someone to speak with, and she directed him upstairs to the
business office. Ibid. Lacy walked up to the first
open door he saw. A man in the office asked how he could
help, and Lacy explained that he did not have any money,
food, or clothes. Ibid. Lacy testified that the man
in the office was dark, tall, bald, and did not look like the
pastor. Ibid. They conversed for five to fifteen
minutes, while Lacy sat in a chair in front of the desk.
Ibid. At the end of the conversation, Lacy and the
man stood at the side of the desk and the man put a hand over
Lacy's head and prayed over him. Ibid. Lacy did
not recall whether or not he touched the desk, but he
acknowledged the possibility of his doing so while denying
that he touched any item on the desk. Ibid. He then
left the church and never returned, and stated that he would
not burglarize a church because it was not moral.
court found Lacy guilty of burglary. Id. at ¶
10. Lacy appealed, arguing that the evidence was insufficient
to sustain a conviction. The Appellate Court of Illinois
affirmed the conviction, id. at ¶ 28, and the
Supreme Court of Illinois denied leave to appeal, People
v. Lacey, 21 N.E.3d 716 (Table) (Ill. 2014).
Fourth Amendment claim can be dispatched quickly. For one,
Lacy argues only that his arrest was illegal, not that any
illegally acquired evidence was used against him at trial.
Doc. 6 at 5; Doc. 13 at 5-8. Second, even if Lacy had raised
a genuine exclusionary rule argument, he would not be
entitled to habeas relief because he has not alleged, let
alone shown, that the state court denied him a fair hearing
on any Fourth Amendment claim. See Stone v. Powell,
428 U.S. 465, 494 (1976) (“[W]here the State has
provided an opportunity for full and fair litigation of a
Fourth Amendment claim, a state prisoner may not be granted
federal habeas corpus relief on the ground that evidence
obtained in an unconstitutional search or seizure was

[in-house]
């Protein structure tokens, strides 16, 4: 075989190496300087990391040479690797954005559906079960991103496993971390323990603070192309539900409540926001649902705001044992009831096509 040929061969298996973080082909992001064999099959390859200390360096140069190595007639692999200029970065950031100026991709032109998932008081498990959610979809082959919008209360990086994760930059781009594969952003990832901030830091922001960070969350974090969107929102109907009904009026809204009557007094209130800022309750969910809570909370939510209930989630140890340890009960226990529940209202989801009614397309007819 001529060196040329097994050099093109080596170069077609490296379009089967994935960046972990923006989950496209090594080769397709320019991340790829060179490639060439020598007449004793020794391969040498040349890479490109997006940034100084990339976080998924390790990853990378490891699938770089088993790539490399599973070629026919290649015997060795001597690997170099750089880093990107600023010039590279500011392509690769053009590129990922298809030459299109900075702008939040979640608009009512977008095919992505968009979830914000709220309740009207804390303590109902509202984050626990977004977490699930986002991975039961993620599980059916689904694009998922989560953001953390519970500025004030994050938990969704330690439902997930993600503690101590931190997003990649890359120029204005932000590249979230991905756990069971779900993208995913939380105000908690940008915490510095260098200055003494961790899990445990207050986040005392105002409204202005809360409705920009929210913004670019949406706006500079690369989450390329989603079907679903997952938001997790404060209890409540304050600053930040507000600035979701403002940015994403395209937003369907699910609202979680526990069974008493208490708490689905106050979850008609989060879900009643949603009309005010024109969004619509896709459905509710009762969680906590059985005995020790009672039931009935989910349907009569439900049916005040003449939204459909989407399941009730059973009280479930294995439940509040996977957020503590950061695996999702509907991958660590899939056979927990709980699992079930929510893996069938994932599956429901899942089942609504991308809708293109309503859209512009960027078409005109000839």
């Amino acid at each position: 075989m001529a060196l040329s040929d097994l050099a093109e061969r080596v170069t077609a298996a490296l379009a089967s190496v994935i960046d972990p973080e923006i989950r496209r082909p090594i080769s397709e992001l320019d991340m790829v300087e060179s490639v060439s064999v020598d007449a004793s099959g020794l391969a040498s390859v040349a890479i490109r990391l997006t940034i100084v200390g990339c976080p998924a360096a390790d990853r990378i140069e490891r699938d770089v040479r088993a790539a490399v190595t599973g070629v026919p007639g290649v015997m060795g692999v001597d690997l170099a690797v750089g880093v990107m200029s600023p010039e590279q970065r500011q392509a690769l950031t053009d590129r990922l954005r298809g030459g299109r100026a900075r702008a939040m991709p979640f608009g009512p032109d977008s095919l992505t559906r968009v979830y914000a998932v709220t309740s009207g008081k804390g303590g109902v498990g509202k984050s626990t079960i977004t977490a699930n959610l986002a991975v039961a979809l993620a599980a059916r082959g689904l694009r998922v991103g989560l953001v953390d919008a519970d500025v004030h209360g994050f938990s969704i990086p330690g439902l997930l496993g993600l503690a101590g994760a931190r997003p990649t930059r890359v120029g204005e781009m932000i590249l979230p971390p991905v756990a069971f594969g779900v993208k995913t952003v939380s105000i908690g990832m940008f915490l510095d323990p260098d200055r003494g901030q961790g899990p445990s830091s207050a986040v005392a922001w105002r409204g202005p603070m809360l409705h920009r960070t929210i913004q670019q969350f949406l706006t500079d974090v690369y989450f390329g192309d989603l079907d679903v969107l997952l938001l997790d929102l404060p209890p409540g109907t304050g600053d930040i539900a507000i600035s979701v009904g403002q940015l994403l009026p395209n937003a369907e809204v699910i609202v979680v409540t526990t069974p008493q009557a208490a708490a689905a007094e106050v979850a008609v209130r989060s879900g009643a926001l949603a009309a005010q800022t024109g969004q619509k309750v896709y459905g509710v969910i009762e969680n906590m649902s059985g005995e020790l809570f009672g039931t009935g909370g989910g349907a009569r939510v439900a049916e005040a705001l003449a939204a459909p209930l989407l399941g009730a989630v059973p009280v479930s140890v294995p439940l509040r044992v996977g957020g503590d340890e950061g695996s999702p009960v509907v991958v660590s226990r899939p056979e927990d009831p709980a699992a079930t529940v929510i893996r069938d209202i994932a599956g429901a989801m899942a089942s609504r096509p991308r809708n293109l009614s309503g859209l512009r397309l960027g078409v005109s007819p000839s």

introduced at his trial.”); Monroe v. Davis,
712 F.3d 1106, 1113 (7th Cir. 2013) (“Relief on a
Fourth Amendment claim thus requires a habeas petitioner to
show two things: (1) that the state court denied him a full
and fair hearing on his claim, and (2) that the claim was
leaves Lacy's insufficient evidence claim. “Federal
habeas relief may not be granted for claims subject to §
2254(d) unless it is shown that the earlier state court's
decision ‘was contrary to' federal law then clearly
established in the holdings of [the Supreme] Court, §
2254(d)(1); or that it ‘involved an unreasonable
application of' such law, § 2254(d)(1); or that it
‘was based on an unreasonable determination of the
facts' in light of the record before the state court,
§ 2254(d)(2).” Harrington v. Richter, 562
U.S. 86, 100 (2011) (one citation omitted). Lacy does not
dispute any of the facts upon which the state appellate court
relied in rejecting his insufficient evidence argument, so
the court will consider his petition under § 2254(d)(1)
court's decision is “contrary to” clearly
established federal law within the meaning of §
2254(d)(1) “if the state court applies a rule different
from the governing law set forth in [Supreme Court] cases, or
if it decides a case differently than [the Supreme Court did]
on a set of materially indistinguishable facts.”
Bell v. Cone, 535 U.S. 685, 694 (2002). To obtain
relief under the “unreasonable application” prong
of § 2254(d)(1), “a state prisoner must show that
the state court's ruling on the claim being presented in
federal court was so lacking in justification that there was
an error well understood and comprehended in existing law
beyond any possibility for fairminded disagreement.”
Richter, 562 U.S. at 103. “For purposes of
§ 2254(d)(1), an unreasonable application of
federal law is different from an incorrect
application of federal law.” Id. at 101
(internal quotation marks ...